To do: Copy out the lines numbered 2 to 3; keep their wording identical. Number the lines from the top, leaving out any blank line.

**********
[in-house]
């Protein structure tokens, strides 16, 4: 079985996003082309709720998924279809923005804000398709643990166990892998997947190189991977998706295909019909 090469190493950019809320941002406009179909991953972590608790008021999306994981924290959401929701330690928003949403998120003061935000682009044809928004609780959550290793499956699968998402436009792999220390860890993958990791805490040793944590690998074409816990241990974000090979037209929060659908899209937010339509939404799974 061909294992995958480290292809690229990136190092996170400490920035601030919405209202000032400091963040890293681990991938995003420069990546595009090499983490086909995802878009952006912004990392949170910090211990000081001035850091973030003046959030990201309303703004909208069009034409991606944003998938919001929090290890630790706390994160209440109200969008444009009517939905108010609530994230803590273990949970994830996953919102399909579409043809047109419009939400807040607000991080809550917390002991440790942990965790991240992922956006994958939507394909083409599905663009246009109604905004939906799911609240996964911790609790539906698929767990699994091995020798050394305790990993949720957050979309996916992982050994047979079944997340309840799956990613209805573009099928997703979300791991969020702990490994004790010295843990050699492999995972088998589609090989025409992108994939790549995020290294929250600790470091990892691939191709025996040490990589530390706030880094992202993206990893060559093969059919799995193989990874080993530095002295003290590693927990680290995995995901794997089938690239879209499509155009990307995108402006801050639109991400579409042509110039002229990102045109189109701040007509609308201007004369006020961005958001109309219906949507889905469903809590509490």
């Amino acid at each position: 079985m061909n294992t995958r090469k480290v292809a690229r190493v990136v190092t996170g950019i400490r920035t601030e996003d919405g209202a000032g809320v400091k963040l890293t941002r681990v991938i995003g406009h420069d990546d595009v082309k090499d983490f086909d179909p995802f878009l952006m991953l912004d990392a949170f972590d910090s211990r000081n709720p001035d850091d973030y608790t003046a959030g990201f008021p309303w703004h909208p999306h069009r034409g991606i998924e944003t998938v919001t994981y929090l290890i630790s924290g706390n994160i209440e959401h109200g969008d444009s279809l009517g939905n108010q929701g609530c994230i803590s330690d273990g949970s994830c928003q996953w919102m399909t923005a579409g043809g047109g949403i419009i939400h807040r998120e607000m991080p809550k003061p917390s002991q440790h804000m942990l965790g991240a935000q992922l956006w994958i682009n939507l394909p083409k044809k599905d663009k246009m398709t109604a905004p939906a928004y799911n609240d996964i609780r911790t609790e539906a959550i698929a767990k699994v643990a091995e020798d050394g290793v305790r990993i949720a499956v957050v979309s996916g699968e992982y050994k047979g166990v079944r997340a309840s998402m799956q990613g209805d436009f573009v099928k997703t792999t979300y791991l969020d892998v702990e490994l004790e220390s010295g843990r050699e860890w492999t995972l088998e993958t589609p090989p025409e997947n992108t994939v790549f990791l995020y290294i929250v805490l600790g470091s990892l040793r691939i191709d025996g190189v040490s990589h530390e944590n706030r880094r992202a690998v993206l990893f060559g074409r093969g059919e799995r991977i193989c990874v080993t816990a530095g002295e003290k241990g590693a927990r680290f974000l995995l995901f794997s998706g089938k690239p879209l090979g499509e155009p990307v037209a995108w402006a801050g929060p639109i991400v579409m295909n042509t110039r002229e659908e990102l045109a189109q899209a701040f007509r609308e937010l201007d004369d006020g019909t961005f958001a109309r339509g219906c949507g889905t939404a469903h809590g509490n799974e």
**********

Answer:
């Protein structure tokens, strides 16, 4: 079985996003082309709720998924279809923005804000398709643990166990892998997947190189991977998706295909019909 090469190493950019809320941002406009179909991953972590608790008021999306994981924290959401929701330690928003949403998120003061935000682009044809928004609780959550290793499956699968998402436009792999220390860890993958990791805490040793944590690998074409816990241990974000090979037209929060659908899209937010339509939404799974 061909294992995958480290292809690229990136190092996170400490920035601030919405209202000032400091963040890293681990991938995003420069990546595009090499983490086909995802878009952006912004990392949170910090211990000081001035850091973030003046959030990201309303703004909208069009034409991606944003998938919001929090290890630790706390994160209440109200969008444009009517939905108010609530994230803590273990949970994830996953919102399909579409043809047109419009939400807040607000991080809550917390002991440790942990965790991240992922956006994958939507394909083409599905663009246009109604905004939906799911609240996964911790609790539906698929767990699994091995020798050394305790990993949720957050979309996916992982050994047979079944997340309840799956990613209805573009099928997703979300791991969020702990490994004790010295843990050699492999995972088998589609090989025409992108994939790549995020290294929250600790470091990892691939191709025996040490990589530390706030880094992202993206990893060559093969059919799995193989990874080993530095002295003290590693927990680290995995995901794997089938690239879209499509155009990307995108402006801050639109991400579409042509110039002229990102045109189109701040007509609308201007004369006020961005958001109309219906949507889905469903809590509490």
């Amino acid at each position: 079985m061909n294992t995958r090469k480290v292809a690229r190493v990136v190092t996170g950019i400490r920035t601030e996003d919405g209202a000032g809320v400091k963040l890293t941002r681990v991938i995003g406009h420069d990546d595009v082309k090499d983490f086909d179909p995802f878009l952006m991953l912004d990392a949170f972590d910090s211990r000081n709720p001035d850091d973030y608790t003046a959030g990201f008021p309303w703004h909208p999306h069009r034409g991606i998924e944003t998938v919001t994981y929090l290890i630790s924290g706390n994160i209440e959401h109200g969008d444009s279809l009517g939905n108010q929701g609530c994230i803590s330690d273990g949970s994830c928003q996953w919102m399909t923005a579409g043809g047109g949403i419009i939400h807040r998120e607000m991080p809550k003061p917390s002991q440790h804000m942990l965790g991240a935000q992922l956006w994958i682009n939507l394909p083409k044809k599905d663009k246009m398709t109604a905004p939906a928004y799911n609240d996964i609780r911790t609790e539906a959550i698929a767990k699994v643990a091995e020798d050394g290793v305790r990993i949720a499956v957050v979309s996916g699968e992982y050994k047979g166990v079944r997340a309840s998402m799956q990613g209805d436009f573009v099928k997703t792999t979300y791991l969020d892998v702990e490994l004790e220390s010295g843990r050699e860890w492999t995972l088998e993958t589609p090989p025409e997947n992108t994939v790549f990791l995020y290294i929250v805490l600790g470091s990892l040793r691939i191709d025996g190189v040490s990589h530390e944590n706030r880094r992202a690998v993206l990893f060559g074409r093969g059919e799995r991977i193989c990874v080993t816990a530095g002295e003290k241990g590693a927990r680290f974000l995995l995901f794997s998706g089938k690239p879209l090979g499509e155009p990307v037209a995108w402006a801050g929060p639109i991400v579409m295909n042509t110039r002229e659908e990102l045109a189109q899209a701040f007509r609308e937010l201007d004369d006020g019909t961005f958001a109309r339509g219906c949507g889905t939404a469903h809590g509490n799974e």